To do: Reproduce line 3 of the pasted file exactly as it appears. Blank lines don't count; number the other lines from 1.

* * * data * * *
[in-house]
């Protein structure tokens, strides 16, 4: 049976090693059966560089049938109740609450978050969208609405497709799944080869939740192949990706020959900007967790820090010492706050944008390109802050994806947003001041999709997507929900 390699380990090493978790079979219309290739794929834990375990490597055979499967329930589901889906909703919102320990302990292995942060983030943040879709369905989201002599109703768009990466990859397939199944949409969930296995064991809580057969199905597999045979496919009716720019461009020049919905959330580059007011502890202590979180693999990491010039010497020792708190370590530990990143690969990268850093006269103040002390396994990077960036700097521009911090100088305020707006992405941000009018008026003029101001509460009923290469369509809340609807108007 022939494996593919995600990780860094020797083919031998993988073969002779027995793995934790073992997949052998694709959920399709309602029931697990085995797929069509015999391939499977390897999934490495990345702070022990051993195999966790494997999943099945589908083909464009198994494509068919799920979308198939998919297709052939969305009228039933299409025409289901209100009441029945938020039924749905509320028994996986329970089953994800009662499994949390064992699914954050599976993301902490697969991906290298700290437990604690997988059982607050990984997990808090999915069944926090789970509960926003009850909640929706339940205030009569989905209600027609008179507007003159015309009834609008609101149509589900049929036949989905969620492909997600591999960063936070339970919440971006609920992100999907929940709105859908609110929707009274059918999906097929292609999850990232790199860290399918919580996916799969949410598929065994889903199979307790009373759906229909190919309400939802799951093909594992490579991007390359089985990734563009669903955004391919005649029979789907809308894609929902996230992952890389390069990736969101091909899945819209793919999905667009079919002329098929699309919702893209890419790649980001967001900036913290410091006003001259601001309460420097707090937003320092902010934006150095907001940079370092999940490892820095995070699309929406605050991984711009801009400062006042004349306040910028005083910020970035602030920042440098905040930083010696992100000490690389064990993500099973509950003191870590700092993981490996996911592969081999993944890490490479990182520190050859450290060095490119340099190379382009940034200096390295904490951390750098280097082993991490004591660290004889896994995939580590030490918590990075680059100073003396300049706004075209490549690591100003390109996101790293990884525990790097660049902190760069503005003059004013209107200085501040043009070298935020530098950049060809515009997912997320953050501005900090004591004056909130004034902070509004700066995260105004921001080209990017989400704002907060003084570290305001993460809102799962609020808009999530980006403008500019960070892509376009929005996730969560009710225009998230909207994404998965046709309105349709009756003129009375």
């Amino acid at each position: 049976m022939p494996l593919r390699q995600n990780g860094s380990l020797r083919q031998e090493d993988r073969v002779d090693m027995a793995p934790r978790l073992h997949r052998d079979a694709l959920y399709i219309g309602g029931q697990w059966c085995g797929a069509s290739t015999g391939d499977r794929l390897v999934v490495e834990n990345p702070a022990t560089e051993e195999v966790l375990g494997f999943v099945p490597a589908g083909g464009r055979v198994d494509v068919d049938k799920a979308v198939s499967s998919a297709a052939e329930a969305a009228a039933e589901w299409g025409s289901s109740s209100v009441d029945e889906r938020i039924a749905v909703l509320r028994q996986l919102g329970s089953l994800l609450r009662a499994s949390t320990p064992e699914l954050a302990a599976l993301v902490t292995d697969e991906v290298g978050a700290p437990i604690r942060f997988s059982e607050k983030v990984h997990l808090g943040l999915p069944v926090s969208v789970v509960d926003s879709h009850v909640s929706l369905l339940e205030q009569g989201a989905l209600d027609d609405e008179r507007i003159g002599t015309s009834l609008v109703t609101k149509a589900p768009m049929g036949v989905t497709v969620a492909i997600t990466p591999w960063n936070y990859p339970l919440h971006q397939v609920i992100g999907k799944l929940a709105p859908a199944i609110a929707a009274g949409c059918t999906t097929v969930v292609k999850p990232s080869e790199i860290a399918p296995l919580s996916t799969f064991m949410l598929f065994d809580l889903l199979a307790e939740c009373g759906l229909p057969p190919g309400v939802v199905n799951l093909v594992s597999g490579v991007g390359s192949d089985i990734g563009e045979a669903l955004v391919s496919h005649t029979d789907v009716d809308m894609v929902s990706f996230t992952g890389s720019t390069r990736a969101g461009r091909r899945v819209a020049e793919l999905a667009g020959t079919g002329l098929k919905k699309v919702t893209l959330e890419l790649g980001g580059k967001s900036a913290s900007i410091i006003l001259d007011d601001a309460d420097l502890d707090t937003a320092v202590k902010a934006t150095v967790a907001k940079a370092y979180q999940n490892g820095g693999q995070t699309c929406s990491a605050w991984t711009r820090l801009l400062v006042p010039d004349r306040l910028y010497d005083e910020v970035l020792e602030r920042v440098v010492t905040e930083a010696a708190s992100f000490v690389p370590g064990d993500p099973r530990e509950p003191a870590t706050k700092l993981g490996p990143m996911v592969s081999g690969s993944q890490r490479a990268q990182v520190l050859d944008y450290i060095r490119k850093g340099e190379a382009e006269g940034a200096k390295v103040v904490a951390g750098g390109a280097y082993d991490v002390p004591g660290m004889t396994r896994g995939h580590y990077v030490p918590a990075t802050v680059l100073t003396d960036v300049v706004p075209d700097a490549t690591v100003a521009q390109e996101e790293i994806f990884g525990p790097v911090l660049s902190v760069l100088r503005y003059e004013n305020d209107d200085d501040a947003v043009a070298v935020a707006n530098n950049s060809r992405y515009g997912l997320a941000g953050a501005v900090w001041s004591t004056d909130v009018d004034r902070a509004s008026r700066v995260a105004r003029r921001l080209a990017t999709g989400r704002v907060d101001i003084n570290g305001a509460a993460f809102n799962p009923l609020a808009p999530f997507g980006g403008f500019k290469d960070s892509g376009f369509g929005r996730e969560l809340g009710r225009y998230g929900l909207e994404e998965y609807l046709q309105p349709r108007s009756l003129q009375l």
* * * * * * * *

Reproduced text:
């Amino acid at each position: 049976m022939p494996l593919r390699q995600n990780g860094s380990l020797r083919q031998e090493d993988r073969v002779d090693m027995a793995p934790r978790l073992h997949r052998d079979a694709l959920y399709i219309g309602g029931q697990w059966c085995g797929a069509s290739t015999g391939d499977r794929l390897v999934v490495e834990n990345p702070a022990t560089e051993e195999v966790l375990g494997f999943v099945p490597a589908g083909g464009r055979v198994d494509v068919d049938k799920a979308v198939s499967s998919a297709a052939e329930a969305a009228a039933e589901w299409g025409s289901s109740s209100v009441d029945e889906r938020i039924a749905v909703l509320r028994q996986l919102g329970s089953l994800l609450r009662a499994s949390t320990p064992e699914l954050a302990a599976l993301v902490t292995d697969e991906v290298g978050a700290p437990i604690r942060f997988s059982e607050k983030v990984h997990l808090g943040l999915p069944v926090s969208v789970v509960d926003s879709h009850v909640s929706l369905l339940e205030q009569g989201a989905l209600d027609d609405e008179r507007i003159g002599t015309s009834l609008v109703t609101k149509a589900p768009m049929g036949v989905t497709v969620a492909i997600t990466p591999w960063n936070y990859p339970l919440h971006q397939v609920i992100g999907k799944l929940a709105p859908a199944i609110a929707a009274g949409c059918t999906t097929v969930v292609k999850p990232s080869e790199i860290a399918p296995l919580s996916t799969f064991m949410l598929f065994d809580l889903l199979a307790e939740c009373g759906l229909p057969p190919g309400v939802v199905n799951l093909v594992s597999g490579v991007g390359s192949d089985i990734g563009e045979a669903l955004v391919s496919h005649t029979d789907v009716d809308m894609v929902s990706f996230t992952g890389s720019t390069r990736a969101g461009r091909r899945v819209a020049e793919l999905a667009g020959t079919g002329l098929k919905k699309v919702t893209l959330e890419l790649g980001g580059k967001s900036a913290s900007i410091i006003l001259d007011d601001a309460d420097l502890d707090t937003a320092v202590k902010a934006t150095v967790a907001k940079a370092y979180q999940n490892g820095g693999q995070t699309c929406s990491a605050w991984t711009r820090l801009l400062v006042p010039d004349r306040l910028y010497d005083e910020v970035l020792e602030r920042v440098v010492t905040e930083a010696a708190s992100f000490v690389p370590g064990d993500p099973r530990e509950p003191a870590t706050k700092l993981g490996p990143m996911v592969s081999g690969s993944q890490r490479a990268q990182v520190l050859d944008y450290i060095r490119k850093g340099e190379a382009e006269g940034a200096k390295v103040v904490a951390g750098g390109a280097y082993d991490v002390p004591g660290m004889t396994r896994g995939h580590y990077v030490p918590a990075t802050v680059l100073t003396d960036v300049v706004p075209d700097a490549t690591v100003a521009q390109e996101e790293i994806f990884g525990p790097v911090l660049s902190v760069l100088r503005y003059e004013n305020d209107d200085d501040a947003v043009a070298v935020a707006n530098n950049s060809r992405y515009g997912l997320a941000g953050a501005v900090w001041s004591t004056d909130v009018d004034r902070a509004s008026r700066v995260a105004r003029r921001l080209a990017t999709g989400r704002v907060d101001i003084n570290g305001a509460a993460f809102n799962p009923l609020a808009p999530f997507g980006g403008f500019k290469d960070s892509g376009f369509g929005r996730e969560l809340g009710r225009y998230g929900l909207e994404e998965y609807l046709q309105p349709r108007s009756l003129q009375l």